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Kitto's Popular Cyclopedia of Biblial Literature


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Hab´akkuk (embrace), one of the most distinguished Jewish prophets, who flourished about 610 B.C., the name denoting as well a 'favorite' as a 'struggler.' Of this prophet's birth-place, parentage, and life we have only apocryphal and conflicting accounts. The Pseudo-Epiphanius states that he was of the tribe of Simeon, and born in a place called Bedzoker; that he fled to Ostrarine when Nebuchadnezzar attacked Jerusalem, but afterwards returned home, and died two years before the return of his countrymen. But Rabbinical writers assert that he was of the tribe of Levi, and name different birth-places. Eusebius notices that in his time the tomb of Habakkuk was shown in the town of Ceila, in Palestine; still there are other writers who name different places where, according to common opinion, he had been buried.

A full and trustworthy account of the life of Habakkuk would explain his imagery, and many of the events to which he alludes; but since we have no information on which we can depend, nothing remains but to determine from the book itself its historical basis and its age. Now, we find that in Habakkuk 1 the prophet sets forth a vision, in which he discerned the injustice, violence, and oppression committed in his country by the rapacious and terrible Chaldeans, whose oppressions he announces as a divine retribution for sins committed; consequently he wrote in the Chaldean period, shortly before the invasion of Nebuchadnezzar which rendered Jehoiakim tributary to the king of Babylon (). When he wrote the first chapter of his prophecies, the Chaldeans could not yet have invaded Palestine, otherwise he would not have introduced Jehovah saying (), 'I will work a work in your days, which ye will not believe, though it be told you;' () 'for I raise up the Chaldeans, that bitter and hasty nation, which shall march through the breadth of the land to possess the dwelling-places that are not theirs.' From it is also evident that the ruin of the Jews had not then been effected; it says, 'the Lord ordained them for judgment, established them for correction.' Agreeably to the general style of the prophets, who to lamentations and announcements of divine punishment add consolations and cheering hopes for the future, Habakkuk then proceeds in the second chapter to foretell the future humiliation of the conquerors who plundered so many nations. He also there promulgates a vision of events shortly to be expected; () 'the vision is yet for an appointed time, but at the end it shall speak, and not lie; though it tarry, wait for it, because it will surely come; it will not tarry.' This is succeeded in the third chapter by an ode, in which the prophet celebrates the deliverances wrought by the Almighty for his people in times past, and prays for a similar interference now to mitigate the coming distresses of the nation; which he goes on to describe, representing the land as already waste and desolate, and yet giving encouragement to hope for a return of better times. Some interpreters are of opinion that Habakkuk 2 was written in the reign of Jehoiachin, the son of Jehoiakim (), after Jerusalem had been besieged and conquered by Nebuchadnezzar, the king made a prisoner, and, with many thousands of his subjects, carried away to Babylon; none remaining in Jerusalem, save the poorest class of the people (). But of all this nothing is said in the book of Habakkuk, nor even so much as hinted at; and what is stated of the violence and injustice of the Chaldeans does not imply that the Jews had already experienced it. The prophet distinctly mentions that he sets forth what he had discerned in a vision, and he, therefore, speaks of events to be expected and coming. It is also a supposition equally gratuitous, according to which some interpreters refer Habakkuk 3 to the period of the last siege of Jerusalem, when Zedekiah was taken, his sons slain, his eyes put out, the walls of the city broken down, and the temple burnt (). There is not the slightest allusion to any of these incidents in Habakkuk 3; and from it appears, that the destroyer is only coming, and that the prophet expresses fears, not of the entire destruction of the city, much less of the downfall of the state, but only of the desolation of the country. It thus appears beyond dispute, that Habakkuk prophesied in the beginning of the reign of Jehoiakim, about the year stated above. Carpzov and Jahn refer our prophet to the reign of Manasseh, thus placing him thirty odd years earlier; but at that time the Chaldeans had not as yet given just ground for apprehension, and it would have been injudicious in Habakkuk prematurely to fill the minds of the people with fear of them. Some additional support to our statement of the age of this book is derived from the tradition, reported in the apocryphal appendix to Daniel and by the Pseudo-Epiphanius, that Habakkuk lived to see the Babylonian exile; for if he prophesied under Manasseh he could not have reached the exile at an age under 90 years; but if he held forth early in the reign of Jehoiakim he would have been only 50 odd years old at the time of the destruction of Jerusalem and of the exile. He was, then, a contemporary of Jeremiah, but much younger, as the latter made his first appearance in public as early as B.C. 29, in the thirteenth year of Josiah.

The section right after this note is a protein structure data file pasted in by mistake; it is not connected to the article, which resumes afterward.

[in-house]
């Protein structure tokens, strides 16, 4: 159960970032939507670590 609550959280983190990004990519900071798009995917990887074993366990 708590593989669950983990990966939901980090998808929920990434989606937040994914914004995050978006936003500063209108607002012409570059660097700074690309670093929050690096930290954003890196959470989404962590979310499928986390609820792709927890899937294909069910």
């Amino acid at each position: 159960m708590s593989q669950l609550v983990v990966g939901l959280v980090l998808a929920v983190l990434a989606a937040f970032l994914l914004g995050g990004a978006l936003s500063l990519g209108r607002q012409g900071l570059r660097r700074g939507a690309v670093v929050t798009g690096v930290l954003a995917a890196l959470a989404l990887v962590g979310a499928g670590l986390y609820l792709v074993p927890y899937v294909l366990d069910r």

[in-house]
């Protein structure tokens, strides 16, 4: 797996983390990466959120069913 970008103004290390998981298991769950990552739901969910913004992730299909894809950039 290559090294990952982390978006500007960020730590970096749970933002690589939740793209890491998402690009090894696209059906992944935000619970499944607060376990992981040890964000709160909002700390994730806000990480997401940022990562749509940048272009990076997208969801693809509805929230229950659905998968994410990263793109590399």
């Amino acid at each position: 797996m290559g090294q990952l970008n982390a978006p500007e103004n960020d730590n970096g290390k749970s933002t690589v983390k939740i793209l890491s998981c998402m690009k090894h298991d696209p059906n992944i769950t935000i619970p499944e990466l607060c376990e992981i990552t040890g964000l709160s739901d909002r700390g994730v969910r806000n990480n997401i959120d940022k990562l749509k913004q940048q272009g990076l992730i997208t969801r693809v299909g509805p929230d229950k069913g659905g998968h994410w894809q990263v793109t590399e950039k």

The style of this prophet has been always much admired. He equals the most eminent prophets of the Old Testament—Joel, Amos, Nahum, Isaiah; and the ode in Habakkuk 3 may be placed in competition with Psalms 18, 68 for originality and sublimity. His figures are all great, happily chosen, and properly drawn out. His denunciations are terrible, his derision bitter, his consolation cheering. Instances occur of borrowed ideas (, comp. ; , comp. ; , comp. ); but he makes them his own in drawing them out in his peculiar manner. With all the boldness and fervor of his imagination, his language is pure and his verse melodious. The ancient catalogues of canonical books of the Old Testament do not mention Habakkuk by name; but they must have counted him in the twelve Minor Prophets, whose number would otherwise not be full. In the New Testament some expressions of his are introduced, but his name is not added (; ; , comp. ; , comp. ).





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Bibliography Information
Kitto, John, ed. Entry for 'Habakkuk'. "Kitto's Popular Cyclopedia of Biblial Literature".